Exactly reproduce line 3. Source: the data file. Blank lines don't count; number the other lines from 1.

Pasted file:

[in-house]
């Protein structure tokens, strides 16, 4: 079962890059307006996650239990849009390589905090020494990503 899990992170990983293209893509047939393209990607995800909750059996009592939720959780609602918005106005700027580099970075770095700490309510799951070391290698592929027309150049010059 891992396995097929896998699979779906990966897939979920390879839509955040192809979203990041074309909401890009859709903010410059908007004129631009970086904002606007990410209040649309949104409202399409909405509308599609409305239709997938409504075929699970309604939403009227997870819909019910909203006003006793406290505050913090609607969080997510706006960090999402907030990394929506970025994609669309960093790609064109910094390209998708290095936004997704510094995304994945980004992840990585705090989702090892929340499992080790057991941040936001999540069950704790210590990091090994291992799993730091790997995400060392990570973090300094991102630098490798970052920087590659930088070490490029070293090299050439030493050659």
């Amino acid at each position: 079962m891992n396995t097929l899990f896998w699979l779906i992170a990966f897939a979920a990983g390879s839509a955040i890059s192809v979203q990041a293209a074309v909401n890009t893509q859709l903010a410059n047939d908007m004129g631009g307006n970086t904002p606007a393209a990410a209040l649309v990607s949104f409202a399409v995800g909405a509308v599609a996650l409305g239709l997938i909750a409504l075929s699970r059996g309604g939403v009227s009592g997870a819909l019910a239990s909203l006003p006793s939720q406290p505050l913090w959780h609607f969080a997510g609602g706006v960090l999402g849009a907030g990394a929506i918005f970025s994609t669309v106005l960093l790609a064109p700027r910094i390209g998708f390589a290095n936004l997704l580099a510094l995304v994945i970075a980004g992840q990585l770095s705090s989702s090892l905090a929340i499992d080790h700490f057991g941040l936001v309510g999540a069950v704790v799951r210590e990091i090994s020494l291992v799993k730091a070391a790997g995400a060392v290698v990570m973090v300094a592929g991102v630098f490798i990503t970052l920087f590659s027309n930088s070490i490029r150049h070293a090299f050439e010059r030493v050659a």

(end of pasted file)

């Amino acid at each position: 079962m891992n396995t097929l899990f896998w699979l779906i992170a990966f897939a979920a990983g390879s839509a955040i890059s192809v979203q990041a293209a074309v909401n890009t893509q859709l903010a410059n047939d908007m004129g631009g307006n970086t904002p606007a393209a990410a209040l649309v990607s949104f409202a399409v995800g909405a509308v599609a996650l409305g239709l997938i909750a409504l075929s699970r059996g309604g939403v009227s009592g997870a819909l019910a239990s909203l006003p006793s939720q406290p505050l913090w959780h609607f969080a997510g609602g706006v960090l999402g849009a907030g990394a929506i918005f970025s994609t669309v106005l960093l790609a064109p700027r910094i390209g998708f390589a290095n936004l997704l580099a510094l995304v994945i970075a980004g992840q990585l770095s705090s989702s090892l905090a929340i499992d080790h700490f057991g941040l936001v309510g999540a069950v704790v799951r210590e990091i090994s020494l291992v799993k730091a070391a790997g995400a060392v290698v990570m973090v300094a592929g991102v630098f490798i990503t970052l920087f590659s027309n930088s070490i490029r150049h070293a090299f050439e010059r030493v050659a």